Although international protocols require a 50-mile evacuation zone, the Japanese government only instituted a 12-mile “exclusion zone,” which dramatically reduced relocation costs. Many living in the affected region were not offered evacuation plans, temporary housing or other means of support.
This area is also closed to outside media groups as the government seeks to exert control over the flow of information.
The battle to contain the radiation leaks at Fukushima is not over. Recently, nuclear fission has restarted naturally in one of the damaged reactors, which could eventually lead to a potential meltdown if the containment vessels are not repaired in time.
The disaster has not dampened Japan’s dedication to its nuclear program. The government has initiated plans to re-open the Hamoaka Nuclear Plant, built in one of the most volatile earthquake zone in the entire country. Tokyo Electric Power Company, operators of the Fukushima Power Plant, has also initiated plans to construct a nuclear power plant in Hiroshima, minutes from where the atomic bomb was dropped.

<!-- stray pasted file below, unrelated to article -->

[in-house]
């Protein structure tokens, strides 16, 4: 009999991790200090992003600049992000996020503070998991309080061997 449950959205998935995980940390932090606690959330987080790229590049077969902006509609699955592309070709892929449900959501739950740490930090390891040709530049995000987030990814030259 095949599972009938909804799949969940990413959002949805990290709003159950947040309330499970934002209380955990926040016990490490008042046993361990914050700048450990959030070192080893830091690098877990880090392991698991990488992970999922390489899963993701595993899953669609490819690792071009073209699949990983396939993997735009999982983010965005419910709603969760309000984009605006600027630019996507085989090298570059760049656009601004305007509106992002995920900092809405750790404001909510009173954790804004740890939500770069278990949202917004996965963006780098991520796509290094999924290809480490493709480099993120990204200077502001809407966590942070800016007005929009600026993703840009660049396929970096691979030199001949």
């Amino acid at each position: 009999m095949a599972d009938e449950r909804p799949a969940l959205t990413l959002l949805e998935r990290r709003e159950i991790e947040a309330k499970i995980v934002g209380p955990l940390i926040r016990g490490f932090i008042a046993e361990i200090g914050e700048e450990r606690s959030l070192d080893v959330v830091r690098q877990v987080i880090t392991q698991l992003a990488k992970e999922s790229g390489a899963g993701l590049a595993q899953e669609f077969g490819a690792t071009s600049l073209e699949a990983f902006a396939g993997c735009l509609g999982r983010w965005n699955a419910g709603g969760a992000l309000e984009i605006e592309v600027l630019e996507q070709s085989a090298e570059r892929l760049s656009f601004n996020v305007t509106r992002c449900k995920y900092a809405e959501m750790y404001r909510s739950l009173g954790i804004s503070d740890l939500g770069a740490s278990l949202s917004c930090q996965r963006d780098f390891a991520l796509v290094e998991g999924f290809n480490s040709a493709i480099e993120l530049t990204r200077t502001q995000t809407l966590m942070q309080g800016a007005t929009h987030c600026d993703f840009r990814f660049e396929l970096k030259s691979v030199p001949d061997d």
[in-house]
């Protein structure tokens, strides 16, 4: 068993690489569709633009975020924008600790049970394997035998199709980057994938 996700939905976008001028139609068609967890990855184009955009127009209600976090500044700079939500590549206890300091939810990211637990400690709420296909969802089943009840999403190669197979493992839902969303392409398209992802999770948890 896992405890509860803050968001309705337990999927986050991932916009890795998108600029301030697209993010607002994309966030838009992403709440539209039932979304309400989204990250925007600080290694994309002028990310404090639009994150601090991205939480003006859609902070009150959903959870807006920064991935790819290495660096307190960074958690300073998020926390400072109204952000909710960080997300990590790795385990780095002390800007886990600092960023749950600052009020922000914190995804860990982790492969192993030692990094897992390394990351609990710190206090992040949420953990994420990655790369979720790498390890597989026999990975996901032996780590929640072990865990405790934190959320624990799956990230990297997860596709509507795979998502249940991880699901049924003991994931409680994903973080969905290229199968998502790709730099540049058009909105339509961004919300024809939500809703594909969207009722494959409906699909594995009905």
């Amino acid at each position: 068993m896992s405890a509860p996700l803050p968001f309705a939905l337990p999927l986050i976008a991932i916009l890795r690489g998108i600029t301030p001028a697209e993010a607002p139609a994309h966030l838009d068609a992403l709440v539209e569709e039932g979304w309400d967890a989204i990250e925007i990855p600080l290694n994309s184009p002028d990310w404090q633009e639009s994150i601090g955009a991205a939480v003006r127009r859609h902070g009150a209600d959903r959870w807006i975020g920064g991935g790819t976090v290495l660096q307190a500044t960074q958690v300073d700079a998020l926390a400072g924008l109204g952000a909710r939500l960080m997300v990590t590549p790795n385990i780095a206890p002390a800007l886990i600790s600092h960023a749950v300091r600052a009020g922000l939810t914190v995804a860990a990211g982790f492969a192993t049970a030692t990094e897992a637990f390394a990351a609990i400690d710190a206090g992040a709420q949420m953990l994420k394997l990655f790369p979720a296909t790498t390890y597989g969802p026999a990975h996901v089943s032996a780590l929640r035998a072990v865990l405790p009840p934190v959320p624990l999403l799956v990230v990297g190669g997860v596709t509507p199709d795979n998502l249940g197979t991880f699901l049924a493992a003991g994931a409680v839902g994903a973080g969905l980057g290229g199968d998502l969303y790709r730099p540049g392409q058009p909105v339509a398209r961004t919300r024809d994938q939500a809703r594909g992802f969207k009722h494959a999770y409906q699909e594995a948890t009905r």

Right now, there are several nuclear facilities in the United States built along fault lines. A severe earthquake that hits America’s coastline could potentially create a disaster on the scale of Fukushima. Our film, which covers all of these important subjects, will look to raise global awareness for this important subject out of fear that it could potentially happen elsewhere in the world.
For information about nuclear power plants near you, please visit here
What We Need & What You Get